Inviting All: Prioritizing Inclusivity

At a recent meeting of the Flames at Centennial United Methodist Church in Roseville, Minnesota, the agenda was about understanding and being inclusive of Deaf people.

“Christian friendships are one of the best gifts the church can offer to people with hearing loss,” the lesson began. “Deaf people and people with hearing loss may feel isolated at worship services. We can communicate in ways besides sound.”

Centennial has made it a priority to be as inclusive as possible.

The Flames are already sympathetic to the church’s goal. They know about striving to fit in when you’re a little different. The group of a dozen or so developmentally disabled adults gathers once a month at Centennial, although COVID-19 has pushed the meetings online for now.

“People with intellectual disabilities take longer, or need different ways to learn things,” says Eve Newman, a charter member of the Flames, which have been meeting since 2010. “It may take us longer, but we're still very, very much capable of learning new things.”

As inclusive as possible

 “(The Rev. Brian Hacklander) really is working toward more inclusivity of all people in our church,” said Debby Newman, Eve Newman’s mom who started the Flames project and keeps it organized. “It's just part of what Centennial is, and he's so affirmative.”

Hacklander, who has been at Centennial for 19 years, says the congregation has been open to new ideas such as adding a second campus and becoming a reconciling church. Both happened during his tenure.

“I'm just so grateful for that (openness), and look forward to everything that God will be doing into the future,” he shares.

The church wrote a congregational ministry plan in 2010, Hacklander said. The mission statement begins “We invite everyone to see God in their lives.”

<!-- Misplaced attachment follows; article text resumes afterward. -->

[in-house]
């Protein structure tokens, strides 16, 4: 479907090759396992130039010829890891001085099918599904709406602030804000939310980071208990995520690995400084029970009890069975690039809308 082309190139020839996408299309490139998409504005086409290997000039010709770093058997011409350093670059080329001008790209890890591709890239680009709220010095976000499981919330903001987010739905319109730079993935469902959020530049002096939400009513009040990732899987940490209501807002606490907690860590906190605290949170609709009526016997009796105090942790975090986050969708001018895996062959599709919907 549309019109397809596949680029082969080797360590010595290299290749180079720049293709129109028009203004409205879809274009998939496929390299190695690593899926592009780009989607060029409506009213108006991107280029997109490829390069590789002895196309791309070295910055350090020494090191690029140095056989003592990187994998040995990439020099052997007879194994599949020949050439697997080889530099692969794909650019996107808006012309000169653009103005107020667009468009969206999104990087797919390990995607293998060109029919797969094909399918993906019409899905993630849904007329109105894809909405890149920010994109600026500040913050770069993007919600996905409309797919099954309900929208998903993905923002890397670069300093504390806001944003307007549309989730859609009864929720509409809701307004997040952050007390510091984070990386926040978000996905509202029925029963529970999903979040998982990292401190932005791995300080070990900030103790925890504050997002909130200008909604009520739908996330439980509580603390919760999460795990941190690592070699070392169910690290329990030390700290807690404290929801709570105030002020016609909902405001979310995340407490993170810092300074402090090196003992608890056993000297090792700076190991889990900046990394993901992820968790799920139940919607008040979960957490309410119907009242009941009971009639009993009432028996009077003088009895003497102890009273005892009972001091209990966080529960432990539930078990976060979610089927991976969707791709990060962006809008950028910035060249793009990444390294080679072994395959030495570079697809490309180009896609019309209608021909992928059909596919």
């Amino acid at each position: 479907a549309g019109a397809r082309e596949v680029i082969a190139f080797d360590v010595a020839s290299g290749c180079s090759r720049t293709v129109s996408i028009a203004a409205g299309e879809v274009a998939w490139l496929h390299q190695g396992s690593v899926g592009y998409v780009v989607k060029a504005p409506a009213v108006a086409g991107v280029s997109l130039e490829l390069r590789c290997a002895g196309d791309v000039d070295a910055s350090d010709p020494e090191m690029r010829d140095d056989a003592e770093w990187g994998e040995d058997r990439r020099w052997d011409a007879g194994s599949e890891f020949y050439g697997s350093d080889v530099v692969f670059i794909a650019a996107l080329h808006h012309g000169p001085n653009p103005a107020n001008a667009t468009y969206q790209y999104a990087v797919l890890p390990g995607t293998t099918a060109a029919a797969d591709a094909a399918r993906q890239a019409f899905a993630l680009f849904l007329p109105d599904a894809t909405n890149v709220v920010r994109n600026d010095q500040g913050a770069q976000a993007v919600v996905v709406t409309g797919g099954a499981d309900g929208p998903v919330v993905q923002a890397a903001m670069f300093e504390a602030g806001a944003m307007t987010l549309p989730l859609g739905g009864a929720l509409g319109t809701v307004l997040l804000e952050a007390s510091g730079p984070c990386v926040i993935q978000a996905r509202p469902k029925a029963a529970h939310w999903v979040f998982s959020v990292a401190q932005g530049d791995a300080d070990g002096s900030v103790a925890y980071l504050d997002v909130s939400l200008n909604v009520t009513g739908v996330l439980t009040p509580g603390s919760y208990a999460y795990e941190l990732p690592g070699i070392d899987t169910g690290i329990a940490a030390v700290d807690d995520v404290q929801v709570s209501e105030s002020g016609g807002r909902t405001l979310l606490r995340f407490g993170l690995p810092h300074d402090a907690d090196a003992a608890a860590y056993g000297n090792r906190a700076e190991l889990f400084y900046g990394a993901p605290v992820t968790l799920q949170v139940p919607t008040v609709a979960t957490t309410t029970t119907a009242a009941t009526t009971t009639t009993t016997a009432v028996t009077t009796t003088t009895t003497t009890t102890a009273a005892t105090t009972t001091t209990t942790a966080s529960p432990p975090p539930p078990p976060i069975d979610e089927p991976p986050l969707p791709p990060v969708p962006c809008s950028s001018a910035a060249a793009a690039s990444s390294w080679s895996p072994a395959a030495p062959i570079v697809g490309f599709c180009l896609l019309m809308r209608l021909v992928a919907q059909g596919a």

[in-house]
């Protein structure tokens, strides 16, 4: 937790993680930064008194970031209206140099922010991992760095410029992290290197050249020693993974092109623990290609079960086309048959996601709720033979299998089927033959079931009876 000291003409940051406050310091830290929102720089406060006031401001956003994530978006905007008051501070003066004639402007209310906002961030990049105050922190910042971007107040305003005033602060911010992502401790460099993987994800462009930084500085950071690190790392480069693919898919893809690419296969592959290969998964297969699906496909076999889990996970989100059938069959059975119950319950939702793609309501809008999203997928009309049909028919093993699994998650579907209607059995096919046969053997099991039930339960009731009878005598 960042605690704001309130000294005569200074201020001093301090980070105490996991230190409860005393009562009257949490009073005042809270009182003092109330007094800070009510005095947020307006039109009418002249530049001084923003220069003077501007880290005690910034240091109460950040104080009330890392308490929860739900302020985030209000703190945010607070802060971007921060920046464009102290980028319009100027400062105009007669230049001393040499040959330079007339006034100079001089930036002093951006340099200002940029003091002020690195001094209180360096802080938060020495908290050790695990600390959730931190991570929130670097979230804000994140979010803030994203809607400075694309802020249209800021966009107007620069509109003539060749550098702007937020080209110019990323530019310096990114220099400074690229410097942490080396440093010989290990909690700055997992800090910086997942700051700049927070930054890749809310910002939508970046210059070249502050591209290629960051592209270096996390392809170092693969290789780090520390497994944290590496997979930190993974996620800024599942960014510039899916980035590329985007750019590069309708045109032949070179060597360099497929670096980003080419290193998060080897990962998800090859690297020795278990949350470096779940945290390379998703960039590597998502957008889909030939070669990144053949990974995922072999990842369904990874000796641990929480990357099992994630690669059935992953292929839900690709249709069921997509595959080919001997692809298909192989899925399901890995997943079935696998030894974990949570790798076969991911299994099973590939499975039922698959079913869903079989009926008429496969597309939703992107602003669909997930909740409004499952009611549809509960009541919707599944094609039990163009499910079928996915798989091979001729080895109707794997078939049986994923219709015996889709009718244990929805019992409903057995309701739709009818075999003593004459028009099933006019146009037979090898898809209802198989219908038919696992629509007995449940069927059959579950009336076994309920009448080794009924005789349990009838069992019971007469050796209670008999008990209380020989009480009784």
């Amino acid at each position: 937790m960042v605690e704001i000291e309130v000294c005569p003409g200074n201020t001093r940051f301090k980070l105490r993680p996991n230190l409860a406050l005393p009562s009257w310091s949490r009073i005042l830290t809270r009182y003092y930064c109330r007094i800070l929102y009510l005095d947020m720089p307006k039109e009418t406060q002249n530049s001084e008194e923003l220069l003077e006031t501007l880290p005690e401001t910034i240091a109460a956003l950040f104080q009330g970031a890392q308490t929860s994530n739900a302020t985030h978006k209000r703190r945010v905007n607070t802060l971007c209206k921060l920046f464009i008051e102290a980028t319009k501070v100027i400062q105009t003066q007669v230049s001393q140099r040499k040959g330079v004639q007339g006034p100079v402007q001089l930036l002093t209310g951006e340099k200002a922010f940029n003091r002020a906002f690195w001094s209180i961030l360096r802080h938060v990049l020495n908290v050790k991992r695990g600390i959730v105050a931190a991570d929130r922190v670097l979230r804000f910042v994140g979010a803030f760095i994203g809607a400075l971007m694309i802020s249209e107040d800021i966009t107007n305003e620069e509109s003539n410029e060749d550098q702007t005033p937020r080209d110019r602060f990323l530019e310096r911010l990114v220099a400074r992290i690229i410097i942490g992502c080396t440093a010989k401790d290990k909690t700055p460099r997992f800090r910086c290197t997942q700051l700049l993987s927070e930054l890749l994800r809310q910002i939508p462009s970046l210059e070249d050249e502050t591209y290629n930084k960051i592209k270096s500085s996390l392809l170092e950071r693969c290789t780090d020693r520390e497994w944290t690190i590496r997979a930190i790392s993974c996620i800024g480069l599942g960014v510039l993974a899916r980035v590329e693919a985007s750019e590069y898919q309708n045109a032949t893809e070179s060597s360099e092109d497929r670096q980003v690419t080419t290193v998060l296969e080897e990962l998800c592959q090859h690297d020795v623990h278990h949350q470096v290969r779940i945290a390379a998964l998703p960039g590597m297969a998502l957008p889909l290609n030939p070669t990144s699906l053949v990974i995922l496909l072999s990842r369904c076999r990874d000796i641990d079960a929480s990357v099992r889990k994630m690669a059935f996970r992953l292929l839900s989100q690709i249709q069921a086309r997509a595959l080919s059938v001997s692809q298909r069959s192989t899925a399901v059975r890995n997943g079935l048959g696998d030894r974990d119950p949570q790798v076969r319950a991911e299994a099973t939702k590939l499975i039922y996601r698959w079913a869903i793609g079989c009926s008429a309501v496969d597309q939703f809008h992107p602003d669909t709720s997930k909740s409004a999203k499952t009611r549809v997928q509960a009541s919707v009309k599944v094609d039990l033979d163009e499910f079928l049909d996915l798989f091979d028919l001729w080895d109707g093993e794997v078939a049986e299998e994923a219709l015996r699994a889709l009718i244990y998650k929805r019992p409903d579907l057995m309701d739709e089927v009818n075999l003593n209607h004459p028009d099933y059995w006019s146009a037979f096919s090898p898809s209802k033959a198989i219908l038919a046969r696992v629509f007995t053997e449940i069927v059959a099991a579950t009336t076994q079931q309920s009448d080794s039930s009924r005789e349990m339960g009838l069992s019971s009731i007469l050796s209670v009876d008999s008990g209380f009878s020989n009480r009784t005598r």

Debby Newman has led the effort at Centennial for people with special needs.

“She had support from others, but she had the passion and the expertise organizationally, and in terms of relating to persons with special needs, that could make this happen,” Hacklander affirms.

Eve, 37, who suffered a brain injury from a tumor when she was 5, has been thriving, especially in the arts. She sells paintings and greeting cards with her art on her website and writes poetry and songs. She is employed as the assistant custodian at Centennial, a job in which she takes pride and enjoys.

Racial and ethnic inclusion

In 2015, after a three-year discernment process, the congregation voted to become a Reconciling Congregation, meaning they “welcome and affirm people of every gender identity, gender expression and sexual orientation, who are also of every age, race, ethnicity, physical and mental ability, level of education, and family structure, and of every economic, immigration, marital and social status.”

The next step for Centennial, based on a recommendation by the United Methodist Commission on Religion and Race, is to “truly be welcoming and be in ministry with persons of color,” Hacklander reports.

“We are a predominantly white congregation, as is true of the vast majority of churches in Minnesota, although we've always had persons of color in the congregation,” Hacklander continues. “But we realize that we can be doing more and we're called to do more.”

Recently, Hacklander did his first adult-immersion baptisms in a local lake. The baptized men come from Burundi and The Democratic Republic of the Congo, where their custom was adult rather than infant baptism.

“To be asked to celebrate this, for them and with them, was really glorious,” Hacklander states. “And to go to a lake and invite the congregation across both campuses to join in witnessing that and being a part of that liturgy was really, really cool.”

Centennial is researching the possibility of supporting resettlement of another refugee family or individual, something the church has done as far back as the 1980s.

Meaningful participation

The Flames are active at Centennial beyond their monthly meetings. They help out in worship services as acolytes, ushers and reading Scripture. Some partner with youth groups and United Methodist Women on projects including potting plants for church members in care centers. A few Flames have been confirmed in the church along with the regular annual class.

Eve Newman is a member of The Disability Ministries Committee, a partner ministry of the Commission on Religion and Race, and she stresses that it’s not a ceremonial appointment.

“I make cards for thank-you letters to people who give donations to our committee,” she said.

Eve says her church activities are “really important” to her.

“Because I think that people with disabilities deserve to have opportunities to learn as much as people without disabilities.”

Used from UM News